Attorney General Steve Marshall will assume the prosecution of Aaron Cody Smith, the former Montgomery Police officer convicted of manslaughter who is now seeking a Rule 32 hearing to potentially overturn the conviction.

Smith, a former officer with the Montgomery Police Department, was charged with murder after the on-the-job shooting of Greg Gunn.

The shooting occurred on February 25, 2016, and Smith was arrested nearly a week later.

Smith's trial ended in November 2019 with a jury finding him guilty of a lesser charge of manslaughter. He was sentenced to 14 years in prison in January 2020.

Smith is currently incarcerated at the Limestone Correctional Facility.

In December 2022, the Alabama Supreme Court allowed Smith to file a "writ of certiorari," which asked the Court to review a previous decision from the Court of Criminal Appeals. The Court quashed Smith's writ, but several justices suggested that Smith's counsel and subsequent conviction may have been questionable.

In the special opinion, Justice Jay Mitchell wrote that it was "difficult to understand how a reasonable, properly instructed jury could have convicted Smith." 

Justice Tommy Bryan also entered a special opinion, claiming the omission of specific evidence was problematic in Smith's case and possibly raised a "serious question about the effectiveness of Smith's counsel."

SEE ALSO: Not a 'bully with a badge': Former Alabama cop charged with murder speaks out from behind bars

Smith is now scheduled before the Court for an evidentiary hearing in March, seeking relief under Alabama's Rule 32. Rule 32 allows convicted people to challenge their convictions. The Court can overturn a conviction or set another trial if it finds merit in the Rule 32 petition.

In a typical Rule 32 hearing, the prosecutor who initially handled the case would prosecute. However, on Monday, Marshall informed Montgomery County District Attorney Daryl Bailey that his office would handle the prosecution going forward.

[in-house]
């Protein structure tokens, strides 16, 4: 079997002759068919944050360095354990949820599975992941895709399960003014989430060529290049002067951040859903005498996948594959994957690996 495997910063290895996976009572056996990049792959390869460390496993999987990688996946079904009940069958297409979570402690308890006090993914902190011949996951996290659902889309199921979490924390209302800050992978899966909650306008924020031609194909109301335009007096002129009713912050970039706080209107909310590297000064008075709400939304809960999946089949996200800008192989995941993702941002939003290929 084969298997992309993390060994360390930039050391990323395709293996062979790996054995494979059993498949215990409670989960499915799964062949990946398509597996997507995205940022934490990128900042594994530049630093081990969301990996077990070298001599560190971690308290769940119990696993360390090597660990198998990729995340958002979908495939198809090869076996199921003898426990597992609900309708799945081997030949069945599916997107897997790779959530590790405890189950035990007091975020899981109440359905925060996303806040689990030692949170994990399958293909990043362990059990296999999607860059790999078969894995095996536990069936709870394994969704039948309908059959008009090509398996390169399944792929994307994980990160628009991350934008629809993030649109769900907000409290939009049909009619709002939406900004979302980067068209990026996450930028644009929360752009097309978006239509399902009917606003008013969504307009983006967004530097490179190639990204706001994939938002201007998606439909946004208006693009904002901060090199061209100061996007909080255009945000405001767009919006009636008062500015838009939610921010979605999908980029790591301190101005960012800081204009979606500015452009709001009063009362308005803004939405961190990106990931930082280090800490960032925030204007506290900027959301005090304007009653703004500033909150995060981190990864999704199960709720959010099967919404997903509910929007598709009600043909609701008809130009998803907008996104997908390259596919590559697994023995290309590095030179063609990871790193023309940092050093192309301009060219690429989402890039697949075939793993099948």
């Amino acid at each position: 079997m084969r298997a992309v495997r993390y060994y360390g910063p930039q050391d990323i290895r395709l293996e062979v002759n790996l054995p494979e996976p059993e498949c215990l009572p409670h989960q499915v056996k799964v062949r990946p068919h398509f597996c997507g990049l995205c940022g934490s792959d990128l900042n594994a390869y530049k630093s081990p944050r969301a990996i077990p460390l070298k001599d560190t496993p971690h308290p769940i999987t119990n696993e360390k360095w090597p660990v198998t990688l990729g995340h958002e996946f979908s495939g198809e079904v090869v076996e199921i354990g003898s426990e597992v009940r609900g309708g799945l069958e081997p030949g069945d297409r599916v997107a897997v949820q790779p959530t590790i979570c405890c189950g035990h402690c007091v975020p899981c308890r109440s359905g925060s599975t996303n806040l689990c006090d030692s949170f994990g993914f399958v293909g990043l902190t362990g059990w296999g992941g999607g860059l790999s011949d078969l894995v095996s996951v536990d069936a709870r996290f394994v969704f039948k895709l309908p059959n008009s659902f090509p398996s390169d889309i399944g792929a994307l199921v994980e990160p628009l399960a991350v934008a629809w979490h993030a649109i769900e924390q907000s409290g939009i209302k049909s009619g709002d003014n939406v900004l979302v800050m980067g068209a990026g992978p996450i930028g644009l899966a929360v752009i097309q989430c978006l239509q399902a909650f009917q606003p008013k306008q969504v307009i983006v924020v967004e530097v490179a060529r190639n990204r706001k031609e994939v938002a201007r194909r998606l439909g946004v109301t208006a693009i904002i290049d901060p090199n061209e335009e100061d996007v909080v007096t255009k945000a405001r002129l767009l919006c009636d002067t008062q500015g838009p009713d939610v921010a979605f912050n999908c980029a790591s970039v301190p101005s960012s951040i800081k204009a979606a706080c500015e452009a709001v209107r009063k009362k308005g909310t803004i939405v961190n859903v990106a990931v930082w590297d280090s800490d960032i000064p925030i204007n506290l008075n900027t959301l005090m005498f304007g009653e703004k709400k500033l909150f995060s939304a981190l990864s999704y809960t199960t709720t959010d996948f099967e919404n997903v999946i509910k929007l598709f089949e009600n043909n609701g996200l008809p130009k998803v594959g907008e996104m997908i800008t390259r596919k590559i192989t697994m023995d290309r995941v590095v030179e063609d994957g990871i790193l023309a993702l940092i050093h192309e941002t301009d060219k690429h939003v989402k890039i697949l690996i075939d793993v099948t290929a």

Bailey said he was “deeply disappointed” at the decision but ultimately respected Alabama law that gives the attorney general the authority to prosecute the case himself.

“I acknowledge that the Attorney General has the authority under Alabama law to remove me as the prosecutor and to assume the prosecution,” Bailey said. “General Marshall is exercising his authority under section 36-15-14 of the Code of Alabama, and I have no choice but to comply with the Attorney General’s directive.”

“Our office has, from day one, pursued justice in this case with great integrity and professional responsibility," he added. "Despite the many obstacles that were placed in our path, we have won at every phase and brought justice to the Gunn family.”

The Facebook page Justice For A.C. Smith, run by Smith’s wife, expressed delight that Bailey was off the case.

To connect with the author of this story or to comment, email [email protected].

Don't miss out! Subscribe to our newsletter and get our top stories every weekday morning.